By Macaela Bennett at The College Fix
A Connecticut college student who was suspended for asking Democratic Gov. Dannel Malloy about the state’s gun laws maintains his innocence in an interview with The College Fix, saying he was railroaded by administrators and deserves to have his record expunged.
Last fall, Asnuntuck Community College student Nicholas Saucier was suspended after he questioned Malloy about the state’s new gun laws during a campus visit to a conference focused on how to expand businesses and help residents and veterans.
Saucier, a veteran, was upset his ammunition company may be forced to leave the state following laws signed by the governor, and asked the politician about it as the governor left the conference.
A video Saucier took of the interaction shows it to be a largely respectful dialogue, although it was clear Malloy did not want to talk to Saucier, and Saucier was aggressive in his questions. As the governor got in the car, Saucier called him a “snake.”
“I asked about the gun legislation and our conversation ended,” Saucier told The College Fix. “I felt very slighted and I said, ‘You’re a snake.’ I felt very put off by how he basically gave me the cold shoulder when I thought I had been fairly polite and asked a pertinent question.”
But college officials accused him of threatening the governor, and refused to view his video evidence he provided during a student misconduct hearing.
“The school came out with some very outrageous claims and wouldn’t afford me the opportunity to disprove them,” Saucier said. “It was the absolute definition of a kangaroo court.”
The Foundation for Individual Rights in Education has taken up Saucier’s case. The director of FIRE’s Individual Rights Defense program, Peter Bonilla, said they will pursue the matter to ensure Saucier’s due process rights are upheld.
The incident in question took place last October. Right after the governor left, college President James Lombella and a campus security officer led Saucier off campus, and he was suspended, with campus officials alleging he was a “danger” to the school.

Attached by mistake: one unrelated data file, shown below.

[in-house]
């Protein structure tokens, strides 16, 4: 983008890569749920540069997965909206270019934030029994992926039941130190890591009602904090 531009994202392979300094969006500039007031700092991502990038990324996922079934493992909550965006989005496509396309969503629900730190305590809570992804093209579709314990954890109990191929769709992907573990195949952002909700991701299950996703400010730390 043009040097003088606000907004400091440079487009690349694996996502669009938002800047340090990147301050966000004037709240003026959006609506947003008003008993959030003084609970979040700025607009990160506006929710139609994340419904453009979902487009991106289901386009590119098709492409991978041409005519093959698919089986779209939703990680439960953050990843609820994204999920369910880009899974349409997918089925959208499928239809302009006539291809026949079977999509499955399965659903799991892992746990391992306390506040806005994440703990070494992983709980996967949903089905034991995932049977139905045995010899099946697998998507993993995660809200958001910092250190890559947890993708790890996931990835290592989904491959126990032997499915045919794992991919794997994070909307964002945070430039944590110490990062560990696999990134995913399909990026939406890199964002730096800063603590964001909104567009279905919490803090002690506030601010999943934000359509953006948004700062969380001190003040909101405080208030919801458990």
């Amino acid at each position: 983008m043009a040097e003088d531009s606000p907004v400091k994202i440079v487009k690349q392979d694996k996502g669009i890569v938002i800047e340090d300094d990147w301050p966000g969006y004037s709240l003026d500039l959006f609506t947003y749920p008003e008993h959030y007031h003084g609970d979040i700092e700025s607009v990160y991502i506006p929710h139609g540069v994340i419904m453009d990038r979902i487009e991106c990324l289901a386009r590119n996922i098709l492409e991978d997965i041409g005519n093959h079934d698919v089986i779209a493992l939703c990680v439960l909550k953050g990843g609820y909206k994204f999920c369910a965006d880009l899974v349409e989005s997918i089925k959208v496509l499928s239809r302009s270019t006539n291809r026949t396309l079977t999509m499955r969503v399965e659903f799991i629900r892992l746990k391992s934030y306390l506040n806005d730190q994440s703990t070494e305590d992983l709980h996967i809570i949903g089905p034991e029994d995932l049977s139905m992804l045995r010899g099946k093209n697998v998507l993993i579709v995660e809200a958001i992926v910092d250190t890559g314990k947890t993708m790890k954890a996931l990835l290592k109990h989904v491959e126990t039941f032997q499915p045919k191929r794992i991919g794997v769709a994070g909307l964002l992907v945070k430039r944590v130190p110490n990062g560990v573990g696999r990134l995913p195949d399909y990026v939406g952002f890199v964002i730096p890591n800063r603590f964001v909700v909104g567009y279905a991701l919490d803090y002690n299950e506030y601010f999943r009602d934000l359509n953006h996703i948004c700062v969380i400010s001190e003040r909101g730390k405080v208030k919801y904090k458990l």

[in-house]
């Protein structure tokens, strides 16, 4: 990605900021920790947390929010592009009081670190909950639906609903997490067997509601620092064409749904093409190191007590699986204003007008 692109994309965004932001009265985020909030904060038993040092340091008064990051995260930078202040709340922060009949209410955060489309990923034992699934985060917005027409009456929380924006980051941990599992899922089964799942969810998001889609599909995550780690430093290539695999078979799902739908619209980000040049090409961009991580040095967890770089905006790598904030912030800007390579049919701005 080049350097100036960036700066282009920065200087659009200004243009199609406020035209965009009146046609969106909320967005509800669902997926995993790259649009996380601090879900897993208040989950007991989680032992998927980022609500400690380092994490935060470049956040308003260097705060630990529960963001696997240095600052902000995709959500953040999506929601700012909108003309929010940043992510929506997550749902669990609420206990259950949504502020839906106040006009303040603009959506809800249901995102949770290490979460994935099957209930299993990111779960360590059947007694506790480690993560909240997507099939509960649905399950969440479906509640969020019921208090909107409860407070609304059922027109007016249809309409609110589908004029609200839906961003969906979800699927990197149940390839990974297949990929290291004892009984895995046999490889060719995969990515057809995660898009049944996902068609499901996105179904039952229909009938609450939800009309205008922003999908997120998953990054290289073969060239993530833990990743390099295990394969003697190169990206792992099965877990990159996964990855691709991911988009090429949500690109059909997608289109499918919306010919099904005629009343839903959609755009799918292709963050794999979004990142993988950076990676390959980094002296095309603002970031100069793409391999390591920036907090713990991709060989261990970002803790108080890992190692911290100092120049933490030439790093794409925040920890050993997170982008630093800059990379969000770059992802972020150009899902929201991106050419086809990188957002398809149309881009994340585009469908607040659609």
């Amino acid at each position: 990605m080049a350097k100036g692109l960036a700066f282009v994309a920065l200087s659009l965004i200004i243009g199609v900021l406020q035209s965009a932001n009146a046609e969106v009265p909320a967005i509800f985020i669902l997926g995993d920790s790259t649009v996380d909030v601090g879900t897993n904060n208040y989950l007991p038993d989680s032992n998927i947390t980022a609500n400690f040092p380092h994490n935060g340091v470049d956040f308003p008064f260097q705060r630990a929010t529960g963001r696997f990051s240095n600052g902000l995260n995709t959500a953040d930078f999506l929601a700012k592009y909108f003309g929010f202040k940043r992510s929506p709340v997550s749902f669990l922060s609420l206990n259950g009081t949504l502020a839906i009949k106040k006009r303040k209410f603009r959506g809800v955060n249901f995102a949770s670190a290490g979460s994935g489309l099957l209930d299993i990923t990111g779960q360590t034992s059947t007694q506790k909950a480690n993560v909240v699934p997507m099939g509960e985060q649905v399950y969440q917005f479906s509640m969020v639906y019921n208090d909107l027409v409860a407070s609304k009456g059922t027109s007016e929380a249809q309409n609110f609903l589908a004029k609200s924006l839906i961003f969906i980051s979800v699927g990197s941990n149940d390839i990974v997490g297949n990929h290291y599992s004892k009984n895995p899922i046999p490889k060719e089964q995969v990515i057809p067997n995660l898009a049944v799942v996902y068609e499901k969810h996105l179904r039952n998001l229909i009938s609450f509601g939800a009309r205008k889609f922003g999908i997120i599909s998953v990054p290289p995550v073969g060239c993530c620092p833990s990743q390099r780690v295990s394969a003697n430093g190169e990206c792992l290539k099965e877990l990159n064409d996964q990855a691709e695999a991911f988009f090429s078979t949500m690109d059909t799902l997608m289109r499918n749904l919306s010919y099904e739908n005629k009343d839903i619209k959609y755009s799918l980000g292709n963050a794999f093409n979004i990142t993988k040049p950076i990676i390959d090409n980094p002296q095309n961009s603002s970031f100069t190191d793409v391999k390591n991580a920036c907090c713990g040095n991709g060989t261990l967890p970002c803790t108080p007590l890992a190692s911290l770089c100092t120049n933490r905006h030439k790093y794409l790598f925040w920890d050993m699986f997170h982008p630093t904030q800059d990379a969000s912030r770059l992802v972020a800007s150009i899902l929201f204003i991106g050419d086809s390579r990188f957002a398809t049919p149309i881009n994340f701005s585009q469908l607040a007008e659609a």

When he returned for his misconduct trial, things remained tense.
“At that point, it was still unclear to me why I had been removed from campus and threatened with arrest if I returned,” Saucier said. “When I arrived, there was a security guard waiting out front. We went into the meeting and I could tell this was not going to be an impartial process. She had made her mind up before I walked in the door.”
She being Katie Kelley, dean of students. Using the testimony of six witnesses, Kelley accused Saucier of crashing the event by disrupting Malloy’s speech, screaming in his face, chasing him outside the building yelling, “Keep your f**king hands off,” and “You’re a f**king snake,” and threatening him with a gun.
The college “refused to review Saucier’s videos showing his speech to be protected by the First Amendment” at his Nov. 18 student misconduct hearing, FIRE said in a press release April 1.
“It also prohibited any recording of the hearing, depriving Saucier of a fundamental safeguard colleges routinely afford students. These unwritten abridgments to ACC’s written procedures severely impaired Saucier’s ability to defend himself.”
“They were puppets,” Saucier said of the panel that reviewed his case. “Any time I tried to read from their own policy book, they would stare at me with this bewildered, scared look and turn to the dean, who would tell them what to say. I think they were very uncomfortable with the position they were put into.”
The panel decided Saucier was guilty of all charges and placed him on probation, saying any future conduct violations would likely result in suspension or expulsion. After leaving ACC, Saucier contacted FIRE.
“We wrote a letter to ACC explaining our concerns, asking for more information and to correct anything we may not have understood,” FIRE’s Bonilla said. “We gave them several weeks to respond and after a while of hearing nothing, we figured they wanted to brush it under the rug, so we went to the next step of issuing a press release to show what they were trying to keep private.”
The school still hasn’t responded to multiple requests for comment from FIRE and The College Fix. In a statement to The Daily Caller regarding the incident, campus officials deny the allegations, saying “the FIRE story contains inaccuracies. No student was suspended for talking with the governor or with any other public official about an issue of public interest.”
The Daily Caller article adds that Saucier was suspended because his “line of questioning violated the ACC student code of conduct because it wasn’t cordial enough, and administrators also said the student’s decision to film the encounter was offensive, and the act of removing his recording device from his pocket was threatening.”